A lot of writers out there have a love-hate relationship with writing, and only a hate-relationship with editing. Are they right to despise the editing process?
Let’s find out, as I present to you…
Four common misconceptions when it comes to editing:
If this were true, all writing would end after the first draft. What about rewriting?
Anything you do after the first draft involves changes (edits) of some sort, but that doesn’t mean editing doesn’t involve writing.
As far as I’m concerned, writing and editing co-exist. Some people are better at putting words on a blank page, and others are better at improving what’s already there, but both aspects are part of the overall writing process.
Both are needed to make your book the very best it can be.
Editing involves much more than fixing typos and correcting grammar mistakes.
As you revise your manuscript, you’ll realise you need to come up with new material to fill up plot holes and create consistent, believable characters.
This allows you to write and unleash your creativity as much as during the first draft, which leads me to the next point.
Hearing this always saddens me a little, because writers who believe this are holding themselves back.
They’re putting up boundaries by saying “I’m in the editing process now, that’s the end of any creativity.”
I’d actually say that the complete opposite is true.
There will always be ways to improve your story by adding content, at least during the first couple of drafts. By writing entire scenes, or by adding small details such as a specific way of speaking for a character or elements that show off your world to your reader.
Coming up with these additions is any bit as much about creativity as writing the first draft is, albeit in a different way.
You wouldn’t call a painter who adds detail to a painting after the basic scene has been set non-creative, right? Later additions to your manuscript, and even bits you scrap, showcase your creativity as a writer in a big way.
Yes, at some point during the editing process you will have to focus on details. But you won’t be at that stage for a long time when you’ve only just finished your first draft.
You’ll save yourself an insane amount of time–and frustration–by getting this myth out of your head. During the early stages of editing, focus only on the big things.
If you spend a lot of time meticulously line editing only to realise after a few chapters that the first chapter really needs to go, imagine the frustration.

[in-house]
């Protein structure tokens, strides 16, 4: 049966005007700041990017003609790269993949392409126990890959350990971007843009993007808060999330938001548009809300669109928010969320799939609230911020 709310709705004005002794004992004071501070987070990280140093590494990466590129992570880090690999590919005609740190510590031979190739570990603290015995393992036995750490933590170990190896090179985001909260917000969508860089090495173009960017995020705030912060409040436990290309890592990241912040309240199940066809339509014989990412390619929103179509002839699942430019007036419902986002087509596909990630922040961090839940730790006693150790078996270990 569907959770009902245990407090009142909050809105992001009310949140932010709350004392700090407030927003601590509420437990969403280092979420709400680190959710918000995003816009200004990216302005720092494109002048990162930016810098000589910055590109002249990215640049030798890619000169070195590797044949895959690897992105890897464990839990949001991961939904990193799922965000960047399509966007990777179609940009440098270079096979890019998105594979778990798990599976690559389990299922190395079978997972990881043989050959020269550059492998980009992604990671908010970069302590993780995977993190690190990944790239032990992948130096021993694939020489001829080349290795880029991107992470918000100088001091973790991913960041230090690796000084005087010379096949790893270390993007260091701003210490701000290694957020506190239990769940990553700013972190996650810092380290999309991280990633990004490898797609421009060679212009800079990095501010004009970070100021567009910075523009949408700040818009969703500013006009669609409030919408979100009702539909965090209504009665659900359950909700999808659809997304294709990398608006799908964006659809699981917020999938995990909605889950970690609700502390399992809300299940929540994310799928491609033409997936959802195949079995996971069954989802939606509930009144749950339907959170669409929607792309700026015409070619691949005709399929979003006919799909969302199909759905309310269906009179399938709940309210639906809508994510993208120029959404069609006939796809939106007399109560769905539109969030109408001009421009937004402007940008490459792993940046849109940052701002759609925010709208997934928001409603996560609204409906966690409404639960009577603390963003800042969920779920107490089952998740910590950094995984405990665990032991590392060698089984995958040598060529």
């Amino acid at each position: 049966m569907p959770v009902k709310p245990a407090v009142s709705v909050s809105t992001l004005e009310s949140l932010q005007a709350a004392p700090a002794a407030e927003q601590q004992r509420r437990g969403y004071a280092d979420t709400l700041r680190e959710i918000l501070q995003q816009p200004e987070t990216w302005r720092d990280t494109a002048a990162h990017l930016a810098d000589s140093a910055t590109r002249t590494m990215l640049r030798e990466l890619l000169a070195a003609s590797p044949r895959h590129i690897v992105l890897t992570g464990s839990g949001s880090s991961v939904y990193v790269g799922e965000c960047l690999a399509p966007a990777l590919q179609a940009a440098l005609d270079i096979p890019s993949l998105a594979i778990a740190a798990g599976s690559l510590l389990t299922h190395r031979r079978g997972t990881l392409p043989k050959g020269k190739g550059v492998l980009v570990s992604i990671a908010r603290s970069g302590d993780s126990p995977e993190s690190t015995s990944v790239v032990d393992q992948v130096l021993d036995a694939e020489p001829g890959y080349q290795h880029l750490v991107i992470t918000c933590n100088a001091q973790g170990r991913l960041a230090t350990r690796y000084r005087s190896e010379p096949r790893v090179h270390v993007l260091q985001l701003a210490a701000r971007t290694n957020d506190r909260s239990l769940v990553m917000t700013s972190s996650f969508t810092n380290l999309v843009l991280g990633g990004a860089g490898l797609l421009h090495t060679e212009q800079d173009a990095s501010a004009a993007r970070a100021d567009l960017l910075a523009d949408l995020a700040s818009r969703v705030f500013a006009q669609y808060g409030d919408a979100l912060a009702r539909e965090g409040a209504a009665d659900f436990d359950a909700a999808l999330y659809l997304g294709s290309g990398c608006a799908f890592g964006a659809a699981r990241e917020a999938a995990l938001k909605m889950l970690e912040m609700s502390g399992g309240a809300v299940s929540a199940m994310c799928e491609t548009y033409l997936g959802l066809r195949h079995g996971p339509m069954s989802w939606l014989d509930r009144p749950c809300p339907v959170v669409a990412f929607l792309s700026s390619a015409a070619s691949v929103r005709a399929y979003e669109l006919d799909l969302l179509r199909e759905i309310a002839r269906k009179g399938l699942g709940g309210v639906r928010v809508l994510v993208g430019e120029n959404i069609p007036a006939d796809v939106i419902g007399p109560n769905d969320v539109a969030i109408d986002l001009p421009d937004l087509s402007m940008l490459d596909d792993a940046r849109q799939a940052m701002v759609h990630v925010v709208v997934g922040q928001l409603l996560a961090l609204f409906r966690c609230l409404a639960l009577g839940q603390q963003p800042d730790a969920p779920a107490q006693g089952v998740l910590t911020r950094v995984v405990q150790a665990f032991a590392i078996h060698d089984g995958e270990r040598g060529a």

Instead, focus on the main points during the first couple of editing rounds: find plot holes, spot character inconsistencies and make sure the timing throughout your novel makes sense.
As long as you’re not sure if the plot makes sense or if you’re going to have to add or remove characters, forget about spelling and grammar. It makes no difference at this point. Silence that inner nit-picker.
And once you do get to the point where details become important, there are a lot of free ways to get help! Beta readers, online writing communities, writing apps… The world is your oyster.
There seems to be this common misconception going around that it’s best to finish a book in as few drafts as possible.
Let me tell you something: We’re not playing golf here.
Writing a novel is a process composed of many, many steps. A process that takes time.
More often than not, the timing expectations we set for ourselves are unrealistic. And when we fail to meet them, we feel inadequate.
Writing a novel is about accepting our limits, and about letting the writing process run its course without forcing it.
I like to compare the writing and editing process to polishing a diamond. When looking at the rough diamond, there is no way to tell how much polishing it will need to shine the brightest.
Save yourself a headache and disappointment, and let the process run its course.
Take things one step at a time. It’s okay if it takes a while.
Give yourself time.
Did you find the debunking of these editing misconceptions helpful? Do you want to add one to the list? Share your thoughts in the comments!
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